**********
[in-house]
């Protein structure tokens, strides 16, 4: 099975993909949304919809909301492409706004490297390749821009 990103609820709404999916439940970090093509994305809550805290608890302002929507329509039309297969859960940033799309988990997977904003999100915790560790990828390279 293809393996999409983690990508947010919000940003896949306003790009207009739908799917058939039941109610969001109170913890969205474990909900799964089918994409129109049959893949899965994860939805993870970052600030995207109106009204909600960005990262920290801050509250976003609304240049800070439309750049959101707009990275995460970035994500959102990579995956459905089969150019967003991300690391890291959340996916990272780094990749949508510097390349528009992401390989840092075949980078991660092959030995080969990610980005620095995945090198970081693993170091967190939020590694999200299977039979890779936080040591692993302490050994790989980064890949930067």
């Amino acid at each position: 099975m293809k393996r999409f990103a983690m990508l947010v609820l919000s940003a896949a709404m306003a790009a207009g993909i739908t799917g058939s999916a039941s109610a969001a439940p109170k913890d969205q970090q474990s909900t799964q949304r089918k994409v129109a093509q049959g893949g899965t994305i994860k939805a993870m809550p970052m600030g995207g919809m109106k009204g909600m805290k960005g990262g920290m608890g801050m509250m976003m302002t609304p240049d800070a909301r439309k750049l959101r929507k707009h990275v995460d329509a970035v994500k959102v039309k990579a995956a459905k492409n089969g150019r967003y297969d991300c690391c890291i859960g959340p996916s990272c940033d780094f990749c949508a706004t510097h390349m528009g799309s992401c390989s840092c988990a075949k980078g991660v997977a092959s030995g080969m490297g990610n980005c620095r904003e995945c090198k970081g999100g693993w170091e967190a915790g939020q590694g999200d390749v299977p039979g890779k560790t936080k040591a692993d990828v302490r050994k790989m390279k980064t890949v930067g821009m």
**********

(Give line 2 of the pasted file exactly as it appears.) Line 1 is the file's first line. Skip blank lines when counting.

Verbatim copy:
């Protein structure tokens, strides 16, 4: 099975993909949304919809909301492409706004490297390749821009 990103609820709404999916439940970090093509994305809550805290608890302002929507329509039309297969859960940033799309988990997977904003999100915790560790990828390279 293809393996999409983690990508947010919000940003896949306003790009207009739908799917058939039941109610969001109170913890969205474990909900799964089918994409129109049959893949899965994860939805993870970052600030995207109106009204909600960005990262920290801050509250976003609304240049800070439309750049959101707009990275995460970035994500959102990579995956459905089969150019967003991300690391890291959340996916990272780094990749949508510097390349528009992401390989840092075949980078991660092959030995080969990610980005620095995945090198970081693993170091967190939020590694999200299977039979890779936080040591692993302490050994790989980064890949930067």